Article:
SAN JUAN DEL SUR— A horrific robbery and rape at a backpacker hostel at the southern Pacific beach of Playa Majagual has shined a worrisome light on what locals say is an increasingly dangerous and unpoliced environment for tourists on remote beaches surrounding the popular surfing hub of San Juan del Sur.
Shortly before 1 a.m. on June 9, five masked men armed with pistols robbed and raped a U.S. tourist and pillaged the hostel where she and her male travel companion were staying at Playa Majagual, 12 kilometers north of San Juan del Sur. The armed assailants reportedly poisoned four guard dogs protecting Camping Matilda’s, then cut the chained lock, bound the owners with rope, and then raped the guest and looted the hostel, according to owner Matilda Mercedes Caldera.
The thieves then made their escape in the owners’ vehicle. They sped past a police checkpoint outside of town, drawing gunfire from the cops. But the officers were without a vehicle and did not give chase. The abandoned getaway car was later found ditched near the Ochomogo Bridge.
Although the assault on the hostel was loud and conspicuous—the thieves set off a car alarm and fired a gunshot to test their pistol before leaving the crime scene—there was no response from neighbors or police. That’s because there are no police to be found in Majagual, Caldera said.
Hours after the assault, Caldera and her husband managed to untie themselves at about 3 a.m. and used a hidden cellphone to call the police, who finally arrived at 6 a.m. The rape victim, a woman in her early 20s, was taken to a private hospital in Managua for emergency health treatment and then reportedly left Nicaragua as soon as she got a replacement passport.
The Nicaragua Dispatch attempted to discuss the incident with San Juan del Sur’s police chief, but he declined to offer any information on the crime or answer any questions about public safety concerns in the area.
The level of violence in the assault on Camping Matilda’s has shaken the community in Majagual and on surrounding beaches; while theft is not uncommon in the area, the brazen nature of the robbery and rape has elevated concerns about security issues and inadequate police presence, locals say.
“There are no police. There is no security,” said one Majagual resident, who requested not to be identified. He said there used to be one or two police officers who would drive over to check on the area once a week, but those periodic patrols ended about six months ago.
“Police aren’t making much money and you have to pay them for gasoline. People will call them (for help), but they won’t show up, or they’ll show up days later,” the source said. “It’s gotten a lot scarier. There have been more thieves with machetes and masks recently.”
The source says that he used to tell others that most of the crime in the area was petty theft from turtle-egg poachers and the like. “But now I can’t say that anymore,” he laments. “This thing with Matilda changed everything.”
Meagan Willis, owner of Castaway Beachfront Inn next door to Camping Matilda’s, booked a return flight to the United States the day after the brutal rape.
“I didn’t feel safe being alone in my hotel,” she said in an email from the U.S.
She says on April 23 two men wearing masks and wielding machetes men ran out of the woods and stopped her and her sister as they drove down the road to San Juan del Sur on their motorcycles. She said the assailants robbed them of cash, a camera and their iphone before running off.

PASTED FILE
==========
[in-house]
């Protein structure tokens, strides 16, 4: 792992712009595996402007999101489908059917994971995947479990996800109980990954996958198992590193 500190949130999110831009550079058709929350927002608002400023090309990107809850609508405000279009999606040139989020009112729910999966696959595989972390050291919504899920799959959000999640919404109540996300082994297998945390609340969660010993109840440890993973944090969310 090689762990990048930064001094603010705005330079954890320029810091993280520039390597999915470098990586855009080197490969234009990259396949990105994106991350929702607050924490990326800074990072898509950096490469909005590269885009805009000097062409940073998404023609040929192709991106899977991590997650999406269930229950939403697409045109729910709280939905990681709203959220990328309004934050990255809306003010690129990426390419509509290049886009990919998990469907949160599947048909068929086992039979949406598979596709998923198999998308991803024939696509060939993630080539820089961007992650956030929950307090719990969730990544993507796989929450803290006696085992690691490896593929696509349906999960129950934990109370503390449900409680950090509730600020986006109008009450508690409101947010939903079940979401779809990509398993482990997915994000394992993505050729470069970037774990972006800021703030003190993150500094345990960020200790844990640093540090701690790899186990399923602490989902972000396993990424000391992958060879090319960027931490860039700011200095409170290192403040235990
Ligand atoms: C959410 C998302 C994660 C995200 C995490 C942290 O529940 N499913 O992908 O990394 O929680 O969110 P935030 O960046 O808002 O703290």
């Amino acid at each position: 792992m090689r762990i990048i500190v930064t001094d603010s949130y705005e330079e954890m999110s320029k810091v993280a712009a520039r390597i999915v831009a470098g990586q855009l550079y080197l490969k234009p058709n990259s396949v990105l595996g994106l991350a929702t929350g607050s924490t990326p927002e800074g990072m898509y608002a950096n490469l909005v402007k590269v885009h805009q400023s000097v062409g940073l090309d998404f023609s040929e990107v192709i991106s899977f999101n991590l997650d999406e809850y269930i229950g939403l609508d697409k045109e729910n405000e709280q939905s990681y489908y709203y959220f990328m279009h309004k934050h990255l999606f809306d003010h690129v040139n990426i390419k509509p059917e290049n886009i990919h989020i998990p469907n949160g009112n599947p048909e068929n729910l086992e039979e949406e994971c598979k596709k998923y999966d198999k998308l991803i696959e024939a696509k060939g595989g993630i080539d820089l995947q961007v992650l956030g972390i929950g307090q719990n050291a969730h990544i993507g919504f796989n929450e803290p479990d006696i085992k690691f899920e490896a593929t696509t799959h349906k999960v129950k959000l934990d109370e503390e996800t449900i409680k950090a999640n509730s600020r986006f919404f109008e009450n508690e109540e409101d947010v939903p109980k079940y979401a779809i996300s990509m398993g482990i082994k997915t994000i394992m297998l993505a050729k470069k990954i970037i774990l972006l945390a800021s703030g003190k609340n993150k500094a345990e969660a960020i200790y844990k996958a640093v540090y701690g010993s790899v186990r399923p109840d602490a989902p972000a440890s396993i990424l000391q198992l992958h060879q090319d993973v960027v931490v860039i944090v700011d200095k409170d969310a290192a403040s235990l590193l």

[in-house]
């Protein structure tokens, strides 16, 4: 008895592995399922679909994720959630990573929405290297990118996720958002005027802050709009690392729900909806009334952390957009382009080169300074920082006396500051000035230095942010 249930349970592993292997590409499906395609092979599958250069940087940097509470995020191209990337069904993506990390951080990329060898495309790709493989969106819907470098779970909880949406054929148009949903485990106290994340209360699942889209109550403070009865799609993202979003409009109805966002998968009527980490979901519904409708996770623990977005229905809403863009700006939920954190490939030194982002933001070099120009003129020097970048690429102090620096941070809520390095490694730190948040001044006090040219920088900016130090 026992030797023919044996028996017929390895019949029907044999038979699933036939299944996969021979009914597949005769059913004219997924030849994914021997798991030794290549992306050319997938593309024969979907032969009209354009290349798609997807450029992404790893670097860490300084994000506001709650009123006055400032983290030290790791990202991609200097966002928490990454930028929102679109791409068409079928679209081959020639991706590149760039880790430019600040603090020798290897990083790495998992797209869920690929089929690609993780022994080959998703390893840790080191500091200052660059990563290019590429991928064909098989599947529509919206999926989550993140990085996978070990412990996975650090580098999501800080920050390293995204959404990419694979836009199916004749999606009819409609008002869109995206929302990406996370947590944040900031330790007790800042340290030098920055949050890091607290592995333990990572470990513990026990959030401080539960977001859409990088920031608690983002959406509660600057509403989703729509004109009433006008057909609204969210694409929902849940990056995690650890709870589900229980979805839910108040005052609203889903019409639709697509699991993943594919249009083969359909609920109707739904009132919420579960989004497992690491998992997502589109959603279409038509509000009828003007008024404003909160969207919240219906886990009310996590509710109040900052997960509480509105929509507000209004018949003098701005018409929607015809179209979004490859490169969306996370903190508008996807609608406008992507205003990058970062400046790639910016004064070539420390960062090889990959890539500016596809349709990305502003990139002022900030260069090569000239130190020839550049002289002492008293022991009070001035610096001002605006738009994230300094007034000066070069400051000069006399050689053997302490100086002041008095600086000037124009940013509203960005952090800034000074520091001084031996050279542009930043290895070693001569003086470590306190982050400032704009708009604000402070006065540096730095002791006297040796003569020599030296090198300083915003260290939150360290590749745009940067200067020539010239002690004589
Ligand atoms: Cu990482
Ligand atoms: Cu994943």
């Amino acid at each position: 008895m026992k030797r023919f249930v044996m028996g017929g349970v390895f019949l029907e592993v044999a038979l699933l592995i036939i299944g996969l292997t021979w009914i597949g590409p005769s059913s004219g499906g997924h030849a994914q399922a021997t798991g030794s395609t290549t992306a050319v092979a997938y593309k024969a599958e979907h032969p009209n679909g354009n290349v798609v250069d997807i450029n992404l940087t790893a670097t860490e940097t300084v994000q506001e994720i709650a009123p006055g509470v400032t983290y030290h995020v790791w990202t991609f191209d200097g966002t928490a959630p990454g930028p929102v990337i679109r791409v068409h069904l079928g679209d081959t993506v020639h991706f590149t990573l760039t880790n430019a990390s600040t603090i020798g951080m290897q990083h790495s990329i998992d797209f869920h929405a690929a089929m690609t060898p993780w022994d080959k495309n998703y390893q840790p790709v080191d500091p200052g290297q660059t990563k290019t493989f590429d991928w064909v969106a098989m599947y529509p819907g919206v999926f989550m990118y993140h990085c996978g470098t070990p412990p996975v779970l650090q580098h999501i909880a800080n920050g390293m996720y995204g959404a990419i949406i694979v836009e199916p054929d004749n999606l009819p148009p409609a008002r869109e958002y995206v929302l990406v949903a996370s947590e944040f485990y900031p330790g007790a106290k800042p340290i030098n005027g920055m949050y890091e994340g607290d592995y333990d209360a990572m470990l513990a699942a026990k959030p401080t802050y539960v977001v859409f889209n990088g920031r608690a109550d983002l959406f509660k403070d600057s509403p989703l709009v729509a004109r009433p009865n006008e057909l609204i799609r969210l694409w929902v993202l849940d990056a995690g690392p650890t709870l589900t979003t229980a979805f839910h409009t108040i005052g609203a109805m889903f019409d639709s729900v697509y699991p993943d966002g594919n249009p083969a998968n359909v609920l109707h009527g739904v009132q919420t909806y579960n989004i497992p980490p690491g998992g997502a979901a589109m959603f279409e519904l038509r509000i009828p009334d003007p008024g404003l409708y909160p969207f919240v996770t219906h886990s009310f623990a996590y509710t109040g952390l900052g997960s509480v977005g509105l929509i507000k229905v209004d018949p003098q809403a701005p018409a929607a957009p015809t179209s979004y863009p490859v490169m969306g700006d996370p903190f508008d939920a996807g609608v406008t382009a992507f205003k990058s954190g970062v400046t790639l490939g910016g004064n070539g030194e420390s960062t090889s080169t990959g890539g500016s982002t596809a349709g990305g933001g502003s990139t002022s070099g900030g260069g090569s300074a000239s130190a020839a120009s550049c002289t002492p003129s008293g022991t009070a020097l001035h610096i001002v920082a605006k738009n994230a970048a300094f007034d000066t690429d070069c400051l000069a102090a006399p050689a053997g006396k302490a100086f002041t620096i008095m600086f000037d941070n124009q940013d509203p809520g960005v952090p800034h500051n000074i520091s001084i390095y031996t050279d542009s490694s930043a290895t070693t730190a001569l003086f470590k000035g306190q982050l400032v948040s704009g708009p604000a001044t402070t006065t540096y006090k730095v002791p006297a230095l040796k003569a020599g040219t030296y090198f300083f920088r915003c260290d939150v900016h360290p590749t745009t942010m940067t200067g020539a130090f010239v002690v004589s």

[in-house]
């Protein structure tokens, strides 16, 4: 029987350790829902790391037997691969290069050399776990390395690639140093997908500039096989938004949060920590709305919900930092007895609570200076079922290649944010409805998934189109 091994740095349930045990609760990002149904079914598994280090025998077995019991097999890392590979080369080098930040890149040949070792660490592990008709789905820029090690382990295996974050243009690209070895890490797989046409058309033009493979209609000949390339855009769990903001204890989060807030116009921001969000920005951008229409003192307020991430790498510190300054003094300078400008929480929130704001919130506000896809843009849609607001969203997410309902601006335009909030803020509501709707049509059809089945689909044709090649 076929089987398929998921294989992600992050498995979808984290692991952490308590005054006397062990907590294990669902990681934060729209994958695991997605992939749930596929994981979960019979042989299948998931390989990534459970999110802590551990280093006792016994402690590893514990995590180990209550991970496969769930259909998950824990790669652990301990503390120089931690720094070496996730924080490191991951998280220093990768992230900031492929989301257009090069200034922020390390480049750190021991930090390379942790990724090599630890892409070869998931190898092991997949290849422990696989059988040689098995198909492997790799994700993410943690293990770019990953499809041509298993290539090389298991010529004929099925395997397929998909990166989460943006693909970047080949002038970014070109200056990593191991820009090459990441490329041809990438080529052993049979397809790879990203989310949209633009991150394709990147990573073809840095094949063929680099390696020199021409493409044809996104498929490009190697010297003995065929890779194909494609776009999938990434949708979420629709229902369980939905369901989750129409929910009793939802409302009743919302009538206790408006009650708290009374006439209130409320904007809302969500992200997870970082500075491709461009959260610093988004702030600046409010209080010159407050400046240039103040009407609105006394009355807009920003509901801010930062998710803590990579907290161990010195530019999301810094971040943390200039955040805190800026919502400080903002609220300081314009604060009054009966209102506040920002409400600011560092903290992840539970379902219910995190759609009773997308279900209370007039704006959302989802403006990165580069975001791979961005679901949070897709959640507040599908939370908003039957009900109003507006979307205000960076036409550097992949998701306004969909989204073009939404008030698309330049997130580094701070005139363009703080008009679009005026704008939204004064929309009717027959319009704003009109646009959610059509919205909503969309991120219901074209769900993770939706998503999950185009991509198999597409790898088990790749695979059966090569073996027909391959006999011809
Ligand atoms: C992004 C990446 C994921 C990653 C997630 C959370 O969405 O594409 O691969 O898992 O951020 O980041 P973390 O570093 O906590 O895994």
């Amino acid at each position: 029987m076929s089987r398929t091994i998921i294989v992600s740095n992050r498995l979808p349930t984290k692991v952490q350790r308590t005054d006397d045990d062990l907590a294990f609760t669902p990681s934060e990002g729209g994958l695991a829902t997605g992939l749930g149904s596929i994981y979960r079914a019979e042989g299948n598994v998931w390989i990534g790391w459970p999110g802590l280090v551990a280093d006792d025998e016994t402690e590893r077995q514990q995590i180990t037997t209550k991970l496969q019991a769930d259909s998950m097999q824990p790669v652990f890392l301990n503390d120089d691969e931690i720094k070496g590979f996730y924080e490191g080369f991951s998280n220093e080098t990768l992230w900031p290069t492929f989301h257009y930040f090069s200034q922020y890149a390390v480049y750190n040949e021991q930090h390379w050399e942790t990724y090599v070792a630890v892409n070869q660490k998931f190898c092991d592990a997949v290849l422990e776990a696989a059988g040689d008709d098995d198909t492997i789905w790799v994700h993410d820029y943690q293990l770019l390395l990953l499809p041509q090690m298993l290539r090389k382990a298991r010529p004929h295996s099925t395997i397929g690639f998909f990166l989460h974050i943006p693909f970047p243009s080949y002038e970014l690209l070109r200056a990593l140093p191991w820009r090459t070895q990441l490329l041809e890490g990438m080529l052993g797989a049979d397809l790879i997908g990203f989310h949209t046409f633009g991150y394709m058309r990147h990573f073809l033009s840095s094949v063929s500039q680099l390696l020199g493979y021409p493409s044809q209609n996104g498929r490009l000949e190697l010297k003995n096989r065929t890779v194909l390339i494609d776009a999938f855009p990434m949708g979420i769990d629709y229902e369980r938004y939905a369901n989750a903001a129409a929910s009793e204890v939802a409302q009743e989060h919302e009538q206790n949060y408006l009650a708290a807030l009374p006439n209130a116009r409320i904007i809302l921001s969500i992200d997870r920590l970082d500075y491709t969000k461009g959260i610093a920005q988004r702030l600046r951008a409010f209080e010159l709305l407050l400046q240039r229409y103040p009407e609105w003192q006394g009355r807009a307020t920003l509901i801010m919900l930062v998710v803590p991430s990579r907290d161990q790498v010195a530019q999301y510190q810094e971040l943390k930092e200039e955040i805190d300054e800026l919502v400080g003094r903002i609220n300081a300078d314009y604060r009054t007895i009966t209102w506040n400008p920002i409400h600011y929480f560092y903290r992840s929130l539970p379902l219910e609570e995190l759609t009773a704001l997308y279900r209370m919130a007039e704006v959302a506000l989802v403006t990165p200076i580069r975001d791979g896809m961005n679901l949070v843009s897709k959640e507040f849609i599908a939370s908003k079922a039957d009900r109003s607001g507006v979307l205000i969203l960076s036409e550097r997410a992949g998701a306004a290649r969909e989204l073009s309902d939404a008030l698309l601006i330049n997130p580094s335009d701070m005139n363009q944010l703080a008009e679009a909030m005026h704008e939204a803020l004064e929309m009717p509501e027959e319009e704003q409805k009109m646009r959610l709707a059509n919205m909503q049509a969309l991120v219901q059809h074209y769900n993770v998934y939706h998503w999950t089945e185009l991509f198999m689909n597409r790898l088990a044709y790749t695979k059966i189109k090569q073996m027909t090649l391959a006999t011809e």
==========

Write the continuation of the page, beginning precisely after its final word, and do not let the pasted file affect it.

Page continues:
Although Willis called the police from her neighbor’s house to report the crime, the cops never responded, she says.
“There isn’t a police presence. Living there for the last year, I’ve only seen the police there maybe three times, and two of those were during Semana Santa. Also, when you do call them, they may or not show up,” she said in an email.
At La Casa de Martin, a local bar in Majagual, bartender Herly Jacamo said people don’t normally hear of crimes that occur in the area because they mostly go unreported. When they are reported, “most cases are forgotten,” he says.
A lack of police surveillance and lax response is also a concern in San Juan del Sur. Walking around the streets of the town, the police presence is minimal.
“Crime is a huge problem here, but it’s never reported,” said Kenny Nakai, who owns two food joints in town. He says concerns over the town’s tourism reputation and image also deter some people from reporting crimes.
Willis says failing to report crimes is counterproductive. She thinks people are afraid to report crimes because they fear it will hurt the tourism business, but she says their silence becomes an accomplice to crime.
“This only lets thieves get away with it,” Willis says. “Maybe if we get it out there we can actually prevent some crimes and make Nicaragua as safe as businesses and the government make it seem.”
Another San Juan del Sur resident who requested anonymity said many people do not trust the police because sometimes they are involved in the crimes. One police officer who worked for five years in San Juan del Sur was allegedly involved in several crimes committed in the area before he was shot dead in October 2011 by a U.S. expat who caught him in an attempted robbery in Tola.
Locals say the cops are mostly feckless. “Police don’t catch the robbers, and if they do, there are no consequences. This only encourages crime,” the source charged.
Still, tourists say taking risks is a part of traveling because crime is a universal hazard. Argentine tourist Matias Garcia sits on the beach outside Matilda’s and stares out past the white sand at the crashing waves.
“I’m scared something could happen to me,” he says; “but it could happen anywhere at any beach.”